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Special: NFTs Explained for Art and Sports @CDM Digital Sports - Issue #65

Special: NFTs Explained for Art and Sports @CDM Digital Sports - Issue #65
By Carlo De Marchis @CDM • Issue #65 • View online
In case you haven’t heard about it yet NFTs (Non-Fungible Tokens) are spreading like crazy these days, from ClubHouse rooms to twitter and more.
But what are they and why they can be relevant for sports and art?
TL:DR; > Exploding trend around monetizing digital assets by owning the only copy. For true collectors mostly for now. NBA leading the pack in sports (surprise).
I have took the liberty to recompose in one place the very informative twitter thread from Morning Brew (here) for easier reading.
“Right now, the term NFT (non-fungible token) is getting tossed around more frequently than the hottest of potatoes a thread explaining what NFTs are and why people are paying so much money to own one
One of the reasons why NFTs are so difficult to grasp is that they don’t exist in the real world they are digital assets like an image or a gif this sweet rotating shoe is an example of an NFT that sold for $13,331 back in November
But what makes it an NFT rather than just a cool gif? for starters, it’s unique NFT stands for “non-fungible token” fungible = something that’s interchangeable non-fungible = something that’s one-of-a-kind
If you take one thing away from this thread, it should be that NFTs are unique, one-of-a-kind assets
Before NFTs, digital assets could be easily duplicated screenshot a picture, and boom, now there’s two of them
The blockchain is a way of publicly documenting transactions you buy this sweet piece of artwork from the artist 
@Mad_Dog_Jones? That deal shows up on the blockchain now there is a public record of your proof of ownership
NFTs establish:
  1. authenticity
  2. chain of ownership for a digital piece
In short, NFTs have turned digital assets into something that can be scarce and valuable, much like IRL art and recently the market has popped off
Remember 
@Mad_Dog_Jones? He made $4 million in 9 minutes
A Lebron highlight sold for $208,000 just recently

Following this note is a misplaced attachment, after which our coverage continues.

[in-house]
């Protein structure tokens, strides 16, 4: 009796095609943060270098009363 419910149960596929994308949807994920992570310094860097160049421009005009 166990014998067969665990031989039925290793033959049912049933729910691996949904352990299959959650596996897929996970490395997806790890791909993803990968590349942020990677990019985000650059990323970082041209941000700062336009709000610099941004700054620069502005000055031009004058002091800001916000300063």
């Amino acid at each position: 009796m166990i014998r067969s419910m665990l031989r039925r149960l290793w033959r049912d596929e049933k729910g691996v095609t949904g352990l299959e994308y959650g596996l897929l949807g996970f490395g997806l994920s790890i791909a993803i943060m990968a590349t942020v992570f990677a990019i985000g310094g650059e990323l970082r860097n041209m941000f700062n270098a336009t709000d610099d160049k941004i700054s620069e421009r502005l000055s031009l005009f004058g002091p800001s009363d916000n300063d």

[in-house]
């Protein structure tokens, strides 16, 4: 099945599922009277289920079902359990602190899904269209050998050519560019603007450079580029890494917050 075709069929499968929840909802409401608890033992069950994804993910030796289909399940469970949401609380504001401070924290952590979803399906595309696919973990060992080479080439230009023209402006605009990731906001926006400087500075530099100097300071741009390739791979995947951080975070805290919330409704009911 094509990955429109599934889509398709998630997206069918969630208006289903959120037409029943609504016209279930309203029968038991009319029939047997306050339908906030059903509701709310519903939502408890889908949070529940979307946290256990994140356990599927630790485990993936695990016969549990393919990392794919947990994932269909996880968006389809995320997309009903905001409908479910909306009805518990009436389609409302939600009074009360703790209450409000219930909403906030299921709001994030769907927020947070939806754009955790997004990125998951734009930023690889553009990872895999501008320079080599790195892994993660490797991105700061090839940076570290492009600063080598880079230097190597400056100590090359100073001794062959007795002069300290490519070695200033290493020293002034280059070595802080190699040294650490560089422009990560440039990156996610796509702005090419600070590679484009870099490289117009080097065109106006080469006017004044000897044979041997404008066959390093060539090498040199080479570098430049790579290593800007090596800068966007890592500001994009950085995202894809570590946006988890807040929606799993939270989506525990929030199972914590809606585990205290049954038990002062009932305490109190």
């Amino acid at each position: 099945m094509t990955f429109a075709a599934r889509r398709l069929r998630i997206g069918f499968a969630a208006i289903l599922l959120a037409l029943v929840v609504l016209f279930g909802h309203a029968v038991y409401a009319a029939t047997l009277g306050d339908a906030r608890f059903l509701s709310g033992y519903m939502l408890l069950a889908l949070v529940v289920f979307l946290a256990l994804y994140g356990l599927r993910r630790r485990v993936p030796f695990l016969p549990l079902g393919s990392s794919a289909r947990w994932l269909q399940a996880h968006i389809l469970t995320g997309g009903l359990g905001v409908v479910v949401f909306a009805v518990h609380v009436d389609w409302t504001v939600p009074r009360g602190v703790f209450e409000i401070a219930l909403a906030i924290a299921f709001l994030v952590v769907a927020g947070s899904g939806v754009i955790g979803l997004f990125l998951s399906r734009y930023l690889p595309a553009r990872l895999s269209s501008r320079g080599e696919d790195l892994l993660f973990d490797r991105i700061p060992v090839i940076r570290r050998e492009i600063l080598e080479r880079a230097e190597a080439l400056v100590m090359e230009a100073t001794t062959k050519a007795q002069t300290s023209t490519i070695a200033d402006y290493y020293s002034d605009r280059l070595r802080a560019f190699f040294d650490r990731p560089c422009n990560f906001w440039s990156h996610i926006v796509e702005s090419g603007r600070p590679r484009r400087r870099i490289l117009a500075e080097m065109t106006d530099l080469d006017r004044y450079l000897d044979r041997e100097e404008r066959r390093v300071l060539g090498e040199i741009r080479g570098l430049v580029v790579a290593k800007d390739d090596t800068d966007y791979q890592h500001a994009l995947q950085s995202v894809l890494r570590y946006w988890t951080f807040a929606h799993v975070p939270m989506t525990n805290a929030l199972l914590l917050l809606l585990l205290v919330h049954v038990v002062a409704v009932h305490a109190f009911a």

And the famous internet meme Nyan Cat was sold by its original creator for around $580,000 last Thursday
As for the question, “Why the heck would someone pay over half-a-million dollars for a poptart cat?” for the same reason someone would spend $1.4 million on a piece of shredded Banksy art beauty is in the eye of the beholder, and someone rich wanted to own it
In conclusion, this thread is just the tip of the NFT iceberg there are even more uses for NFTs outside of buying and selling art ticketing to events, digitized forms of IDs like passports, and limited edition items in video games are a few more use cases being explored
NFTs made it so that unique digital items could be bought and sold with ease it’s still the early days, but the size and frequency of NFT transactions shows that the stage is set for this whole new asset class to make its way into the mainstream”
So for us in sports? I can totally see other leagues jumping on the bandwagon and try to create valuable unique digital assets. Early days but very curious how it will evolve. Again, I am always open and passionate to embrace new trends when they resonate with my curiosity, not saying this will be a long term but I guess many will move to leverage an additional revenue strems in this very moment.
I am curious to see what the big collectible companies will do about it (Panini, etc…).
Will investigate the tech and suppliers behind this in the coming days, the major player is Dapper labs

NFTs Explained for Art and Sports | by carlo de marchis | Feb, 2021 | Medium
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Carlo De Marchis @CDM

Weekly updates from the world of sport media: OTT, digital, mobile, social, VR/AR, marketing, sponsorship. Follow me on twitter at @CDM

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